Where’s the Next Generation Of Affordable Bikes Coming From?

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Here’s an interesting question, especially coming so close to that national monument to the benefits of ruthless colonialism known as Columbus Day. It goes something like this: The nascent Chinese recession notwithstanding, the cost of manufacturing bicycles in China will only continue to rise over time. So where will America’s next generation of affordable bikes come from?

As I say, it’s an interesting question. And an increasingly timely one, for three reasons:

  • The first is that every bike company I’m aware of is already asking it, at least internally…but not one of them is discussing the answers publically.
  • The second reason is, that may be because nobody seems to be coming up with very good answers.

Of course bike companies aren’t dumb; they know this stuff already. Bikes are a low-margin business at every phase of the global supply chain, and some of the smartest people in any bike company are often its buyers and inventory planners. And prices on low-end Chinese bikes are already 10-15% higher in 2012 than they were in 2011.

The 中文 is already on the wall, so to speak, and even if it isn’t, the Pinyin ain’t too far behind it.

So maybe it’s time for a public discussion on the topic. Here are just three of the possible scenarios:

1. U-S-A! U-S-A! The New York Times article I cited a couple of paragraphs ago (here’s another link in case you missed the first one) suggests that rising Chinese labor costs may trigger a renaissance in USA-based manufacturing. Well, it might be pretty to think so for high-end, high-profit items like consumer electronics or even exotic carbon frames, maybe, but don’t expect if for mild steel cruisers or entry-level IBD aluminum frames any time soon.

2. The Mexican Connection. A more practical solution would be the establishment of Mexican framebuilding maquilladoras, which then assemble Mexican frames with world-sourced components. In addition to an increasingly affordable labor source, Mexico offers the twin benefits of being both duty-free thanks to NAFTA and above all, close. Which means any incremental labor costs might be easily offset by savings in duty (0 versus 10-15%), freight (on the order of hundreds of dollars per container), and time (a couple days versus 3-4 weeks depending on delay in US Customs).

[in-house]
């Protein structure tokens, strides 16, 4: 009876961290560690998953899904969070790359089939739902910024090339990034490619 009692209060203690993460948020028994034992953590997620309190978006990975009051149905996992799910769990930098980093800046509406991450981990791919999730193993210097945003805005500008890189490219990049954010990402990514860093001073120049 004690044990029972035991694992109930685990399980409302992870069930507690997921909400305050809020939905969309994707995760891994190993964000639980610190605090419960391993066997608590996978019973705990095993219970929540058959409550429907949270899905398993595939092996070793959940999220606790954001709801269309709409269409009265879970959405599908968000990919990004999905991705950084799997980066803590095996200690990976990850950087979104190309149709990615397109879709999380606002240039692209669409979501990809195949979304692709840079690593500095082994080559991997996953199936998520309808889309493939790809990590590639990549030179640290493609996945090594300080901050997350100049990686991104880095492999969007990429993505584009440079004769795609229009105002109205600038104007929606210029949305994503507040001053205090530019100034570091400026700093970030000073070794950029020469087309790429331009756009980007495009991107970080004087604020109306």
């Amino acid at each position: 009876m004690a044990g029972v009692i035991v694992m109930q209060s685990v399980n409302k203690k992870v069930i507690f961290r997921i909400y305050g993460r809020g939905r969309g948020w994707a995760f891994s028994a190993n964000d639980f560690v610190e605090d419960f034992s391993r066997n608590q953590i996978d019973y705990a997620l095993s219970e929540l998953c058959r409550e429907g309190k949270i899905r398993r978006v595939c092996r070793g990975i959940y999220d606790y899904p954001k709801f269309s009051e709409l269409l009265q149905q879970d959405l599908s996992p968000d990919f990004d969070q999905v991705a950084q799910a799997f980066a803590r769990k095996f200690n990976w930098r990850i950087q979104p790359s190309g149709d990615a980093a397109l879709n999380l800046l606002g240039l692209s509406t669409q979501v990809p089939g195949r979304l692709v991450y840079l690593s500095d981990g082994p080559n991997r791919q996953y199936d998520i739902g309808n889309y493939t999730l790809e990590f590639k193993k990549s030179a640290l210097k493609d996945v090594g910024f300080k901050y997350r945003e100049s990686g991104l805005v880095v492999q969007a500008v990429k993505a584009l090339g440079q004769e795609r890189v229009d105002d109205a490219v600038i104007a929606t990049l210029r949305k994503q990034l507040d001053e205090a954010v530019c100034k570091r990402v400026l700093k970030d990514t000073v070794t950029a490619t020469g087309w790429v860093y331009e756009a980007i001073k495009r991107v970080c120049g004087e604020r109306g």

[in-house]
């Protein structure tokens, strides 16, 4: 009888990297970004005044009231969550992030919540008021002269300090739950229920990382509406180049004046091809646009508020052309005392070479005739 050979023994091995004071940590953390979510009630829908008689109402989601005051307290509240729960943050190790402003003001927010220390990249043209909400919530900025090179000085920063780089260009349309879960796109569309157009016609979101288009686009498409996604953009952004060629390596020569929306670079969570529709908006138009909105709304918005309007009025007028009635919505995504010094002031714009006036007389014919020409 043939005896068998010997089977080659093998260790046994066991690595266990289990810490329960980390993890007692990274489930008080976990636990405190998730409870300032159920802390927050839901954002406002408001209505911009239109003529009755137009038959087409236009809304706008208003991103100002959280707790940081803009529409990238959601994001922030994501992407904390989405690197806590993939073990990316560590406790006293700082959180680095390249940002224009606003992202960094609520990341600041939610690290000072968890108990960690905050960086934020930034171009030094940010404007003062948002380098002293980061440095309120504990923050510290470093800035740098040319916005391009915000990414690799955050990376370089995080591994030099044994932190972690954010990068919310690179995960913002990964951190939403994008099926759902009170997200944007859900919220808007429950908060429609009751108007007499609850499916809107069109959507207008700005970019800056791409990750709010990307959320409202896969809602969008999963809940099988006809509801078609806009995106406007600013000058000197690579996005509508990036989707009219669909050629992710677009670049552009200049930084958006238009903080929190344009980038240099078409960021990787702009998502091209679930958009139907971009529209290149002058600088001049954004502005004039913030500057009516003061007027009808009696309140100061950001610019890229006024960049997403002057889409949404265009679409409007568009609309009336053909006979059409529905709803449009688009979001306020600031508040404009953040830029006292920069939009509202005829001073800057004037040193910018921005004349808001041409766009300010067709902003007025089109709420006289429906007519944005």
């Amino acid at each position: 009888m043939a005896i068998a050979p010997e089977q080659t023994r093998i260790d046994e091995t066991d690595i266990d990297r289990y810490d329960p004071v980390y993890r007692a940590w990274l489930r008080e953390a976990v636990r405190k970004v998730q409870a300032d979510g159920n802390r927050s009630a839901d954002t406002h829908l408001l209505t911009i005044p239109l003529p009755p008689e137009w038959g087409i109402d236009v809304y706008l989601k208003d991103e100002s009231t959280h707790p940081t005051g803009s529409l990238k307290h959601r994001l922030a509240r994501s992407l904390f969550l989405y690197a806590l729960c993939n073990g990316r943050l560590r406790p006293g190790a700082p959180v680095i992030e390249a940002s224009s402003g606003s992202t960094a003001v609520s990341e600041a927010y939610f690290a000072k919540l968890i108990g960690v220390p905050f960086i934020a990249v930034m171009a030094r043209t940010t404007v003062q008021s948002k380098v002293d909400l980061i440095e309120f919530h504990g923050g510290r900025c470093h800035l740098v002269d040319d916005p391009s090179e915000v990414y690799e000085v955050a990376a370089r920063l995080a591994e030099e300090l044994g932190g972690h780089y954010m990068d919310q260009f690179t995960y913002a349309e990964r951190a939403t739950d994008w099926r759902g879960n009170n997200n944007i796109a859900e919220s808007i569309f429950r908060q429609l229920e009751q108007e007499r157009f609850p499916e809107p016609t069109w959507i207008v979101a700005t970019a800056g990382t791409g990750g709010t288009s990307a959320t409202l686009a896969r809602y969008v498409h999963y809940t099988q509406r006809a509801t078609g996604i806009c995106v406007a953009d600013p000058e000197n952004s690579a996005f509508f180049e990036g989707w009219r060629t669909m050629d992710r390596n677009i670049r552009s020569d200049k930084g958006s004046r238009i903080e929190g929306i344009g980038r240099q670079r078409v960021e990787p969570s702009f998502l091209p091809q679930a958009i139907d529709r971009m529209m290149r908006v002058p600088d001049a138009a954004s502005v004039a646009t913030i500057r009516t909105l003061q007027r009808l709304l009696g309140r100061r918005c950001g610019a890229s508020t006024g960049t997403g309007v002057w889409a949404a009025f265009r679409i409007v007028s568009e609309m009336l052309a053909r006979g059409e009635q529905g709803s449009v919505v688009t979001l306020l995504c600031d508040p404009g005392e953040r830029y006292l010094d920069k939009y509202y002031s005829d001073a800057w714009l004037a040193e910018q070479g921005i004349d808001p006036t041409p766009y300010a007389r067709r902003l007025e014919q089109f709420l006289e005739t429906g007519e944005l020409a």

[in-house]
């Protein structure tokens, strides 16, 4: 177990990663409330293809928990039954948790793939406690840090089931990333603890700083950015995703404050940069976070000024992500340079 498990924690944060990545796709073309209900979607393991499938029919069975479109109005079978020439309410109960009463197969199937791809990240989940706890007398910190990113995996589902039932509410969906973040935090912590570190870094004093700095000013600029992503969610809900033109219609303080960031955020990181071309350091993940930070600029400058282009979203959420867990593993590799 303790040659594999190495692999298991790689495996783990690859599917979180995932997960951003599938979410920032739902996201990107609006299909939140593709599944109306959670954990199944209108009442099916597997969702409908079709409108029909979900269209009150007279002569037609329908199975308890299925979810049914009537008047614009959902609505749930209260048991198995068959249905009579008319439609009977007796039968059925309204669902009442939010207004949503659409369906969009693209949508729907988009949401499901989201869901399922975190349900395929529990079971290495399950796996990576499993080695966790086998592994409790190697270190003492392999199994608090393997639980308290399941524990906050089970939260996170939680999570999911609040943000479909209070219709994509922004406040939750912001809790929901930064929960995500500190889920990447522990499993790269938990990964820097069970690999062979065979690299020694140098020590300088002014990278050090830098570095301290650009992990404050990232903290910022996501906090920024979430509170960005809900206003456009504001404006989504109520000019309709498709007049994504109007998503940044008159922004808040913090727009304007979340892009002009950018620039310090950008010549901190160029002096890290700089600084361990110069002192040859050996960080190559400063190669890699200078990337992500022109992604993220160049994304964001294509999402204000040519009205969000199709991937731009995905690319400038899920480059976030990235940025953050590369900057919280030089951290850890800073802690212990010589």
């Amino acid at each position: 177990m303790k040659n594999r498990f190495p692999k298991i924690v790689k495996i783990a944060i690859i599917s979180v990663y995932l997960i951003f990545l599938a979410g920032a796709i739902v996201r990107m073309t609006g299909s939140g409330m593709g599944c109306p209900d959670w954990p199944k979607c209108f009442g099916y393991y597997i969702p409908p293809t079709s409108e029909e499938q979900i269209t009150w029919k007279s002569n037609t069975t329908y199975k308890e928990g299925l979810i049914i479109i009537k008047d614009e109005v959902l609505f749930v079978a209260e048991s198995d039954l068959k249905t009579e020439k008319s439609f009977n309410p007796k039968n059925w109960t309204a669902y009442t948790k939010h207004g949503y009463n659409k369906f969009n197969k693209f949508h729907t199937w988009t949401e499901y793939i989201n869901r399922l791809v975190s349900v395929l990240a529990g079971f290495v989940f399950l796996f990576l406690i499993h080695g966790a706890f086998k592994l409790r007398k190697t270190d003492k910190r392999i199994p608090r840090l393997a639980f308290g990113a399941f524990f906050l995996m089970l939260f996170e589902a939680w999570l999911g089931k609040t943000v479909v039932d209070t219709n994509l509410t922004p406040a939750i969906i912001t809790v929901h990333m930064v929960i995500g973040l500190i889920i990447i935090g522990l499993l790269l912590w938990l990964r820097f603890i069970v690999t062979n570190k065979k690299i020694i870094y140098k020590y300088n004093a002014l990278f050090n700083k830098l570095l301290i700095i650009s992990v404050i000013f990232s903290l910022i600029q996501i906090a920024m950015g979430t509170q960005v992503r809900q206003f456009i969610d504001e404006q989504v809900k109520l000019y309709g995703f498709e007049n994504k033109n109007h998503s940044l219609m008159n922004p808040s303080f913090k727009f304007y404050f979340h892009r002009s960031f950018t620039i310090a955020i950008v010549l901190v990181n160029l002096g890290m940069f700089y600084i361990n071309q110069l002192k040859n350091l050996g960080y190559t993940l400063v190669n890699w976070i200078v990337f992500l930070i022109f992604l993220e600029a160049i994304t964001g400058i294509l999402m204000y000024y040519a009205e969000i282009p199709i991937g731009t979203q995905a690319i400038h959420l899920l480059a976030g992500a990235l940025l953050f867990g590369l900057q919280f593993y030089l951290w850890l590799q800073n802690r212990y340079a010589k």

The good news on this scenario is that there is has been significant bicycle-making infrastructure in place for years in Mexico, with some fourteen facilities currently in production of mostly low-end, affordable model for the domestic and Central/South American markets.

The not-so-good news is that Mexican bicycle production has also been on the ropes for years, as fabrication shifted inexorably to—you guessed it—Asia, and specifically China. The smart folks at Bike Europe did a couple of good pieces about the demise of Mexican production capacity under the asphyxiating effects of ever-cheaper Asian product a few years back, which you can see here and here, respectively.

Assembly is an easier nut to crack, and might be a good first step, but bringing quality frame production back to Mexico—even at mass market or entry-level IBD price points—would require significant investment by the Mexican government, USA-based bike brands, or both.

But it’s nowhere near impossible. The Chinese learned to make world-class bikes from the Taiwanese, after all, who learned it from the Japanese and Americans, and all in the last thirty years or so. The even better news is that American product managers provided much of the oversight and QC effort that made the whole Asian shift possible in the first place.